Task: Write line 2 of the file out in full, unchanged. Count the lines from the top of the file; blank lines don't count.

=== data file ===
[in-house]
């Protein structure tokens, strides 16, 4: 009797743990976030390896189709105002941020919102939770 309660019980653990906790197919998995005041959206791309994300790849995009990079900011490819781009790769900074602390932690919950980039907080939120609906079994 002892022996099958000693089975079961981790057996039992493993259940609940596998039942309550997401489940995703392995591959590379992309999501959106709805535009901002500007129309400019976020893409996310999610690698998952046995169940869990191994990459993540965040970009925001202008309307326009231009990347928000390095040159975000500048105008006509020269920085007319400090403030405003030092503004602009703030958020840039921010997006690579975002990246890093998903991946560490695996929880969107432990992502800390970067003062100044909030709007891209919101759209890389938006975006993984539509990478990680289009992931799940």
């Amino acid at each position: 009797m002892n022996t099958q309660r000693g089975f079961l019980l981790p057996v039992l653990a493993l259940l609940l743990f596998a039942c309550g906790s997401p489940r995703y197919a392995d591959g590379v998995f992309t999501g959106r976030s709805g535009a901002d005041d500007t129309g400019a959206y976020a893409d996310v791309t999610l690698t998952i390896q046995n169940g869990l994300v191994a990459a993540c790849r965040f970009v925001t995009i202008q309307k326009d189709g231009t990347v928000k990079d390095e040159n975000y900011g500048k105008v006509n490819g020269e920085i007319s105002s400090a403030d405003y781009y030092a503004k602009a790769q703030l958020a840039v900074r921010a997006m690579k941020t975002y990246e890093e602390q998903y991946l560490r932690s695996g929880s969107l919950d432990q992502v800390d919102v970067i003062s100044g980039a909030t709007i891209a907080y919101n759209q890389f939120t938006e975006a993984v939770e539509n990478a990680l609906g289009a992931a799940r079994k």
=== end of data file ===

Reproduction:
């Protein structure tokens, strides 16, 4: 009797743990976030390896189709105002941020919102939770 309660019980653990906790197919998995005041959206791309994300790849995009990079900011490819781009790769900074602390932690919950980039907080939120609906079994 002892022996099958000693089975079961981790057996039992493993259940609940596998039942309550997401489940995703392995591959590379992309999501959106709805535009901002500007129309400019976020893409996310999610690698998952046995169940869990191994990459993540965040970009925001202008309307326009231009990347928000390095040159975000500048105008006509020269920085007319400090403030405003030092503004602009703030958020840039921010997006690579975002990246890093998903991946560490695996929880969107432990992502800390970067003062100044909030709007891209919101759209890389938006975006993984539509990478990680289009992931799940």